Spot the Difference: Databases, Data Lakes and Data Warehouses

Data lakes, data warehouses and databases are all designed to store data. Some do it better than others, more efficiently, and on occasion, at a lower cost. Coupled with this, there are many data buzzwords floating around at the moment and it’s becoming increasingly difficult to keep up with all the terminology and definitions in such as fast paced and ever changing industry. As Triangle continues to position itself as a data thought leader, we’ve set about clarifying the differences between a data lake, data warehouse and database.


Databases date back as far as ancient times, when database systems were developed and used amongst libraries, hospitals and business organisations. In the 1960s, computerized databases were introduced with the rise of computer use in private organisations. Fastforward to 1970 when E.F. Codd published an important paper, we saw a significant shift in the way people thought about databases.

Over the next 30 years, databases continued to change and evolve with technology and business demands and now, in 2018, the likes of IBM, Microsoft and Oracle largely dominate the database market.

In summary, databases are fundamentally designed to monitor and update real-time structured data and commonly, only the most recent data will be made available.

Data Warehouse

In its simplest definition, a data warehouse collects data, both structured and unstructured from a myriad of different sources, both internal and external. After the data has been collected, the data warehouse will set about optimising the data for retrieval.

Data warehouses were first introduced as a result of the sudden surge in internet use during the 1990s. As the internet grew in prevalence, along with globalisation, networking and computerization, businesses recognised the need for business intelligence and as a result, the need for data warehousing became apparent.

By the time the year 2000 had been reached, businesses hit a problem. As databases and application systems started to expand, businesses realised that their systems had been badly integrated and data was recognised as being inconsistent in many organisations. Furthermore, businesses also recognised that they were storing vast quantities of fragmented data.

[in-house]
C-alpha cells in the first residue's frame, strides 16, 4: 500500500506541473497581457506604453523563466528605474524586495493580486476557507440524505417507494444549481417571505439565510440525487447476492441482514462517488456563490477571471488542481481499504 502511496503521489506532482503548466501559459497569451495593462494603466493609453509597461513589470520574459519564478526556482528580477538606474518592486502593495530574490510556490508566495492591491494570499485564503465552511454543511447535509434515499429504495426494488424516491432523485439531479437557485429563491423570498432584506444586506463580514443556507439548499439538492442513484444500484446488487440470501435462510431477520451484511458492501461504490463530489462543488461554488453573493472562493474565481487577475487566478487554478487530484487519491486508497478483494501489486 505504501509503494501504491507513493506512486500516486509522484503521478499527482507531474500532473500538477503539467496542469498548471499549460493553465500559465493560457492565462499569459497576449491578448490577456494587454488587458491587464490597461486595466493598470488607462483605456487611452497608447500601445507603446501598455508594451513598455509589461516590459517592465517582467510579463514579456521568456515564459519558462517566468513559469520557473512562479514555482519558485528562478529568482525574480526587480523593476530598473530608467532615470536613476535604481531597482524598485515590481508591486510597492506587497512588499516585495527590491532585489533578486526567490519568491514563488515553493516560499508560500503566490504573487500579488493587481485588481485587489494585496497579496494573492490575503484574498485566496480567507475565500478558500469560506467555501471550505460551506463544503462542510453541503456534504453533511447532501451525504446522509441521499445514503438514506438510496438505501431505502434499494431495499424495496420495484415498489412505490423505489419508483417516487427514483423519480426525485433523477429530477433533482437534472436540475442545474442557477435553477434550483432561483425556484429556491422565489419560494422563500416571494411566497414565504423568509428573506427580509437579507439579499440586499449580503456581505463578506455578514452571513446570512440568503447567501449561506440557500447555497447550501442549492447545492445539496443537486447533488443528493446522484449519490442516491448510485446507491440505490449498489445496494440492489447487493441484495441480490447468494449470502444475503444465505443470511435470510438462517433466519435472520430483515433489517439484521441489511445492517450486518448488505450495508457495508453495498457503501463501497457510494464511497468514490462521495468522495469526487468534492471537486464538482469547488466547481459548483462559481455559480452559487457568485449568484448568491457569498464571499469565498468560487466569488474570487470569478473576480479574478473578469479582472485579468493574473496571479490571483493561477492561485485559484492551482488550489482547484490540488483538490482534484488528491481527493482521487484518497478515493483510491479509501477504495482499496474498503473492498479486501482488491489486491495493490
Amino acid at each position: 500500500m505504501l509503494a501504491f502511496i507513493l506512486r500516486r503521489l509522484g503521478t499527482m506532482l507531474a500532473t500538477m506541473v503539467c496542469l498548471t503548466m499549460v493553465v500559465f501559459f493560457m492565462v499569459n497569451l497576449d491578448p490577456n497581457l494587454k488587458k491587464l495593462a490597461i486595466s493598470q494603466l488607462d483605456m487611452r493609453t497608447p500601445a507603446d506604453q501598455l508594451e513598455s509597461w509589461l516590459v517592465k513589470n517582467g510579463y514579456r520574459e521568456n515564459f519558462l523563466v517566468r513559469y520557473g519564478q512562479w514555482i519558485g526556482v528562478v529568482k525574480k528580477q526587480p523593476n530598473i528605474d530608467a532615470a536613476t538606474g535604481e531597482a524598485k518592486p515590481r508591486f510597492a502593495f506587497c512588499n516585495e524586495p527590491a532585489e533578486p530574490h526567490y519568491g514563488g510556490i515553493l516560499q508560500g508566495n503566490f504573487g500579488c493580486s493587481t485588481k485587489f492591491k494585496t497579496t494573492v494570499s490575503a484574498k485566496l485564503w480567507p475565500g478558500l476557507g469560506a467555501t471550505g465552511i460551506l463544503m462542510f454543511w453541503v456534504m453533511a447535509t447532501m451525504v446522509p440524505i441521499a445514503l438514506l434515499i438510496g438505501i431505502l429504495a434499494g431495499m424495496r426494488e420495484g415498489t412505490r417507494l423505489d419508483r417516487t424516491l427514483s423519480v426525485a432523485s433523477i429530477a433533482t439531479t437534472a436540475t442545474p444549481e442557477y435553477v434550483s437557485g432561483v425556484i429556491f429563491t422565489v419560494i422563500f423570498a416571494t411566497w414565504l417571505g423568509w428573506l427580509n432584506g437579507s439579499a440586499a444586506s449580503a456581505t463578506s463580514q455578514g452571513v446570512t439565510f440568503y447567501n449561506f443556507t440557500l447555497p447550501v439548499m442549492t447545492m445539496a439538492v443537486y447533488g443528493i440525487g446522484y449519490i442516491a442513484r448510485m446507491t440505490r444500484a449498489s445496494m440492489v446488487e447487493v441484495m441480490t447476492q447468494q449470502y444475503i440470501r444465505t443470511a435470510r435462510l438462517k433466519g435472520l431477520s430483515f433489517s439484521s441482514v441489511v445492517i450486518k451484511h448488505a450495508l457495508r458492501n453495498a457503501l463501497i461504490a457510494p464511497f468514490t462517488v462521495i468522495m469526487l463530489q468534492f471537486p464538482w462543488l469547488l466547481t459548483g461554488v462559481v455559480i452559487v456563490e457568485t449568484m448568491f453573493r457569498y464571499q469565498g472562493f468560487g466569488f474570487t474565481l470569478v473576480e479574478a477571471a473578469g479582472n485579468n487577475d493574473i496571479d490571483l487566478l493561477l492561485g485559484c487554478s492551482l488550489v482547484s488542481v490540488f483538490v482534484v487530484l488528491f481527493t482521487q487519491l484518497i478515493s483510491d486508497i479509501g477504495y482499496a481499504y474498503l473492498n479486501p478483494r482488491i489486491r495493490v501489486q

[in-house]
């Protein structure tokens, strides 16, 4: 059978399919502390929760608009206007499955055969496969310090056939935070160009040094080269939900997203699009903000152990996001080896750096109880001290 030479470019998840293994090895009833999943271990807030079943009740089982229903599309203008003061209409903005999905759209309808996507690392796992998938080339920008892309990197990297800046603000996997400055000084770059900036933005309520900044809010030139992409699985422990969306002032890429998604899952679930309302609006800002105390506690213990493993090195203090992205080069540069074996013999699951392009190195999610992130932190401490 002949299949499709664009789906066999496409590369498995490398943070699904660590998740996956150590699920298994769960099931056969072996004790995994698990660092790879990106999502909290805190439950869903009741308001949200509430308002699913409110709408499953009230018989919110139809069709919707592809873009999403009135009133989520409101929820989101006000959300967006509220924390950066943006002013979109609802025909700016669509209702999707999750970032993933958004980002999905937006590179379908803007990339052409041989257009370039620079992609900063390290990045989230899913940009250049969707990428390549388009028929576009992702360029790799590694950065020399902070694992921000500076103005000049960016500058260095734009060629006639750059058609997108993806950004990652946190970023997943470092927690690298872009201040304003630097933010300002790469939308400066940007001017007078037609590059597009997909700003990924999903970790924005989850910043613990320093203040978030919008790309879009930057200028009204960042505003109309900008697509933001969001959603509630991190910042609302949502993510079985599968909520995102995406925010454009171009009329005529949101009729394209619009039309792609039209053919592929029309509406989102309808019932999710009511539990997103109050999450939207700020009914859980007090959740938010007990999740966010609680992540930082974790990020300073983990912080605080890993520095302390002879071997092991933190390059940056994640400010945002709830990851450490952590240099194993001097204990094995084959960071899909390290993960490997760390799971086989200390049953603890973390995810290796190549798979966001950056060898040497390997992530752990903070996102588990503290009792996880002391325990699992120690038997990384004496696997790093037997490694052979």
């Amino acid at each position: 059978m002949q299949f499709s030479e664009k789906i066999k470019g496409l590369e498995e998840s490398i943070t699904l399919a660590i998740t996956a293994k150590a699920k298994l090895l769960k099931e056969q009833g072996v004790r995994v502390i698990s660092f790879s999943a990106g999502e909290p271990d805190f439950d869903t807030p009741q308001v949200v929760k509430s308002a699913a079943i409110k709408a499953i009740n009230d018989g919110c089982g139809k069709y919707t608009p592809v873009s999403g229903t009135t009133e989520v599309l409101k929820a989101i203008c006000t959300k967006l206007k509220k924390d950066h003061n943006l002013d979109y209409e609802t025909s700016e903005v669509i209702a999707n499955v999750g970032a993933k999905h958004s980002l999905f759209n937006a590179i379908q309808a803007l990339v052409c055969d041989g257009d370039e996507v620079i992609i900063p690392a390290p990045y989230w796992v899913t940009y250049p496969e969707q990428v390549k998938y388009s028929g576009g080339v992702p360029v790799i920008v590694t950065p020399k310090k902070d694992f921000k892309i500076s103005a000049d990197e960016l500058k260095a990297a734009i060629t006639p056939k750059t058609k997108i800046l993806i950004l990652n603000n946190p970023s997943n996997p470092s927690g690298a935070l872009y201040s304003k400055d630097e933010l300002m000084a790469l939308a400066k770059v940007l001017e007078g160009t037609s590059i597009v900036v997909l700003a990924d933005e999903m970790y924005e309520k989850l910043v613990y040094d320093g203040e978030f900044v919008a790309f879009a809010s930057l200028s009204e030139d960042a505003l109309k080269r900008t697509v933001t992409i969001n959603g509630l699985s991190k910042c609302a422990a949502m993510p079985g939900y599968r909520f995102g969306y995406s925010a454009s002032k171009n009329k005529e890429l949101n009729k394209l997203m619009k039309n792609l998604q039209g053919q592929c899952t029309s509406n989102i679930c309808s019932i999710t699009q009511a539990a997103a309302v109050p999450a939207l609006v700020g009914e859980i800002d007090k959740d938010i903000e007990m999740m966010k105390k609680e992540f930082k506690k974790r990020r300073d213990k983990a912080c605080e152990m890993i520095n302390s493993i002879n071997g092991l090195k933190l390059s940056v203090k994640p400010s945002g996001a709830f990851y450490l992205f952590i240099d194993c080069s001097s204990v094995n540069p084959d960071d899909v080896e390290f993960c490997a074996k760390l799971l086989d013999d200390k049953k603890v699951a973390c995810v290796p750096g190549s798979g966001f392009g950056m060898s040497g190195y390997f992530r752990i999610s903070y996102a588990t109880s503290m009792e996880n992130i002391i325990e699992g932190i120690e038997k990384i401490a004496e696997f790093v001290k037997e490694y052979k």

In summary, if businesses wanted critical information and business intelligence to make more informed decisions, there needed to be a solution. And so data warehouses were introduced as a way to consolidate the data being sourced from multiple systems into one, reliable source to support strategic business decisions.

Data Lakes

Since the early 2000s, data lakes have continued to grow in popularity, with many organisations typically requiring both a data warehouse and a data lake. A data lake is different from a data warehouse because it stores both relational and non-relational data, and furthermore, the structure of the data or schema is not defined when the data is captured.

Organisations that do employ a data lake will largely benefit from improved customer interactions and operational efficiencies.

When we begin to explore the key differences in characteristics between a data warehouse and a data lake, the first immediate difference is in the types of data that are collected. A data warehouse will collect and store relational data from operational databases and line of business applications, whereas a data lake will store both relational and non-relational data from IoT devices, mobile apps and corporate applications. Secondly, we can also see that there is a major difference in the types of users. Data warehouses are largely used by business analysts, whereas data lakes are used by a much broader range of users made up of data scientists, data developers and business analysts.

However, businesses that use data lakes must be aware of the dangers lurking beneath the water. As the name suggests, a data lake will hold large amounts of data, similarly to a large lake holding lots of water. The danger, however, is that a data lake will not feature governance or oversight capabilities and therefore, the business must provide descriptive metadata and have a mechanism in place to manage the data lake effectively.

To Conclude

A database provides the means to monitor real-time structured data, with often only the most recent data being made available.

A data warehouse will collect and store structured and unstructured data from an array of different internal and external sources and will optimise the data before retrieval.

A data lake will store structured and unstructured data and will provide a method for organising large volumes of data from very diverse sources.

July 16, 2018